Danielle Rocheleau Salaz, Executive Director, Center for Asian Studies
University of Colorado Boulder.
Until recently, for students wanting to do a global internship, the only CU-approved option was through a for-profit provider who charged high fees for a cookie-cutter program. With the Asia Internship Program (AIP), CAS has removed the middle man, cutting student costs and providing more meaningful options through alumni and friends who understand CU and go the extra mile to support student interns each summer.
AIP provides opportunities for students to live in Asia for 6-8 weeks and put their studies into action by working in authentic business settings. They learn about business culture while gaining valuable international work experience, resulting in 1) leadership development and strong Asian connections for the interns, 2) enhanced engagement with overseas CU alumni, and 3) increased opportunities for host company employees to deepen global ties through interaction with CU students.
Keeping costs low expands access to a wider subset of the student body; additionally, we provide scholarships to offset student costs with donor support. We work with host companies on job descriptions, then publicize internships to students. Students apply through CU’s Education Abroad portal. AIP interns complete coursework while overseas to earn Asian Studies or other internship credit.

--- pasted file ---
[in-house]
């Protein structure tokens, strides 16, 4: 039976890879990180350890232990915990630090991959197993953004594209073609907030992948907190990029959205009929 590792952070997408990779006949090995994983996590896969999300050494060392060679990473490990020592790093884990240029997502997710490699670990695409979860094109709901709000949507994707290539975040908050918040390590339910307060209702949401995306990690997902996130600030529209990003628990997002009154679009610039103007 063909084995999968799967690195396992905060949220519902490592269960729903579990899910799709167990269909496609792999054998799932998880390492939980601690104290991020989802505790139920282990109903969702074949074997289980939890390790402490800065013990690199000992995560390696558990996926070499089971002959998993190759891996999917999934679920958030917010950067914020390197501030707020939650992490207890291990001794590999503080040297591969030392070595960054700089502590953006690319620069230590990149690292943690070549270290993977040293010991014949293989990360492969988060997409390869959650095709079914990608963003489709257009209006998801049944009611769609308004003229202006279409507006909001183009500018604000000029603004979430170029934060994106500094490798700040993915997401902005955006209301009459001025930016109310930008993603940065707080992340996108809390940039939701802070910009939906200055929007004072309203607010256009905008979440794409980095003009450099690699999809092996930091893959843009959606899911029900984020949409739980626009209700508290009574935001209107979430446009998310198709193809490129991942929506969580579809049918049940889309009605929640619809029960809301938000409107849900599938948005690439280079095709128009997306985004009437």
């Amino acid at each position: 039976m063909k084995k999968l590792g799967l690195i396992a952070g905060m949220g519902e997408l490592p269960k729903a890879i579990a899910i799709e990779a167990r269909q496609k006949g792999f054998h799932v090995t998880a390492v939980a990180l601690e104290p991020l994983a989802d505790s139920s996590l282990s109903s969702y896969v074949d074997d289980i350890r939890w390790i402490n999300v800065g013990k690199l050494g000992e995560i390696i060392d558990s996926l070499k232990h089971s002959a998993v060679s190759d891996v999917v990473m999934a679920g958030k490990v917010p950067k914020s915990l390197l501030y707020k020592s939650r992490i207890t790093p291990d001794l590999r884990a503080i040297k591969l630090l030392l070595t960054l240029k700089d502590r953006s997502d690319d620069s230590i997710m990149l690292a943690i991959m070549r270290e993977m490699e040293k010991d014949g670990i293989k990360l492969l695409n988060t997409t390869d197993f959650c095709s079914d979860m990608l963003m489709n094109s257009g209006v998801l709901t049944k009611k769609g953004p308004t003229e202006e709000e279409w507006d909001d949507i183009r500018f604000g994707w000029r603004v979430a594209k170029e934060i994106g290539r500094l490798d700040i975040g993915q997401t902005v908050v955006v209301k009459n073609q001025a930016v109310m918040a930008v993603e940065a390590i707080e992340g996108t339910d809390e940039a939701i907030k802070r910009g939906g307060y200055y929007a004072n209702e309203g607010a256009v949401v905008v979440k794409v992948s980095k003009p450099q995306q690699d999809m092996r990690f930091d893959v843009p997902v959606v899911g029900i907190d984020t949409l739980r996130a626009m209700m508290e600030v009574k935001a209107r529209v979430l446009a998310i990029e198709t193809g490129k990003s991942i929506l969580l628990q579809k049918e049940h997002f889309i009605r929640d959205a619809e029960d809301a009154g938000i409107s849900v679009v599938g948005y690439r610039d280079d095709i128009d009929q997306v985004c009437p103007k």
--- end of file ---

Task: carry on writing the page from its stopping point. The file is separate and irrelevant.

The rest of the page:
How does this benefit the University?
AIP is a rare program connecting CU alumni, students, and donors in meaningful and rewarding ways. There are limited mechanisms for connecting CU students with overseas alumni; AIP has created a new opportunity to engage our alumni in Asia directly with students, who can benefit from their mentorship and expertise. Alumni can reengage with CU by bringing interns into their workplaces, incorporating students’ youthful enthusiasm and new perspectives into their businesses. Non-native English speakers have increased opportunities to practice English with interns, while they also support the development of interns’ foreign language skills.
AIP has resulted in life-altering experiences for each of the students, and made a lasting impact on the company employees as well. Having established a record of success, AIP now serves as a model for the Global Ambassadors’ internship program. Accounts of AIP have been published in the Boulder Daily Camera and CU Boulder Today.
Initial discussions with CU alumni and friends were held beginning in 2013, and our first group of CU interns worked in Tokyo in summer 2016. Following my development trip last September, we are expanding this summer by opening opportunities with four companies in Shanghai for the first time, and by offering internships at three new companies in Tokyo.
Given that international internships are one of Chancellor DiStefano's priorities, we plan to expand AIP in three ways: 1) we will continue working with the CU alumni in Tokyo and Shanghai to find new company hosts in those cities; 2) we will explore new partnerships in other cities in Japan and China (we are in early talks with a potential host in western Japan, for example); and 3) we will research expanding into new Asian cities (for example, early conversations are underway with partners in Yogyakarta, Indonesia).